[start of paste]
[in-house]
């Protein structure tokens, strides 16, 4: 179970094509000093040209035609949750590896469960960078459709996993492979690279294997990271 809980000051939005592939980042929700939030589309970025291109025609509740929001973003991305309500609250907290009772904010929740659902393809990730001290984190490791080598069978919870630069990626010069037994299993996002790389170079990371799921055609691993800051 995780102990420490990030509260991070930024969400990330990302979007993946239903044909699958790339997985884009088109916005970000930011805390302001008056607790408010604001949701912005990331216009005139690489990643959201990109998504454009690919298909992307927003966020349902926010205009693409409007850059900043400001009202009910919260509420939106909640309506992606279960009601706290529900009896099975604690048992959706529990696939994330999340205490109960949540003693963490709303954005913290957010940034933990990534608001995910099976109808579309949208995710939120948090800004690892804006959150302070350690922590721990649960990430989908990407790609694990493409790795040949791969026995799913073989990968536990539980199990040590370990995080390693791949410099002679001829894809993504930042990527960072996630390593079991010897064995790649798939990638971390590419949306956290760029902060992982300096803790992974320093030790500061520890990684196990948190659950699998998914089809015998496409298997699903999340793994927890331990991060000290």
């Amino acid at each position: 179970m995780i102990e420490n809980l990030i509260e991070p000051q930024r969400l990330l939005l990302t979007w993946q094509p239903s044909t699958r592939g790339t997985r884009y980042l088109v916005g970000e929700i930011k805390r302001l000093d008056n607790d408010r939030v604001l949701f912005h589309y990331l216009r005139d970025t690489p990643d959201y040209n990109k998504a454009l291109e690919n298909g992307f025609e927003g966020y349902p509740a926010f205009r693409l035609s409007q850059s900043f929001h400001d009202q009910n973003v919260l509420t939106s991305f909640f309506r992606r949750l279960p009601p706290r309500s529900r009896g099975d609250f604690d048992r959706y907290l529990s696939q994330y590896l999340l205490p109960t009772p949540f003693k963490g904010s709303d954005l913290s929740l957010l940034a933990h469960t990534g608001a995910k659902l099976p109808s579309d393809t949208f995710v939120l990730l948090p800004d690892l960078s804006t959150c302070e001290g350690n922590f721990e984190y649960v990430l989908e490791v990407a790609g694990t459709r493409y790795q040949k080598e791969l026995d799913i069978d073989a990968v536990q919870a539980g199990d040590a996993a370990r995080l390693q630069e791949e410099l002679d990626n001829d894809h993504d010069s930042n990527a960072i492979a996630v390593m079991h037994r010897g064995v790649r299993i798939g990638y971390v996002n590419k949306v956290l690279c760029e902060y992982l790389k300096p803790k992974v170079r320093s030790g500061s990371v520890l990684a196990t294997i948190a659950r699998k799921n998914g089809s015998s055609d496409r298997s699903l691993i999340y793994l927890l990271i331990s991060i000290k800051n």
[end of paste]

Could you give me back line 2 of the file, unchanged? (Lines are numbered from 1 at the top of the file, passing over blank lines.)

């Protein structure tokens, strides 16, 4: 179970094509000093040209035609949750590896469960960078459709996993492979690279294997990271 809980000051939005592939980042929700939030589309970025291109025609509740929001973003991305309500609250907290009772904010929740659902393809990730001290984190490791080598069978919870630069990626010069037994299993996002790389170079990371799921055609691993800051 995780102990420490990030509260991070930024969400990330990302979007993946239903044909699958790339997985884009088109916005970000930011805390302001008056607790408010604001949701912005990331216009005139690489990643959201990109998504454009690919298909992307927003966020349902926010205009693409409007850059900043400001009202009910919260509420939106909640309506992606279960009601706290529900009896099975604690048992959706529990696939994330999340205490109960949540003693963490709303954005913290957010940034933990990534608001995910099976109808579309949208995710939120948090800004690892804006959150302070350690922590721990649960990430989908990407790609694990493409790795040949791969026995799913073989990968536990539980199990040590370990995080390693791949410099002679001829894809993504930042990527960072996630390593079991010897064995790649798939990638971390590419949306956290760029902060992982300096803790992974320093030790500061520890990684196990948190659950699998998914089809015998496409298997699903999340793994927890331990991060000290």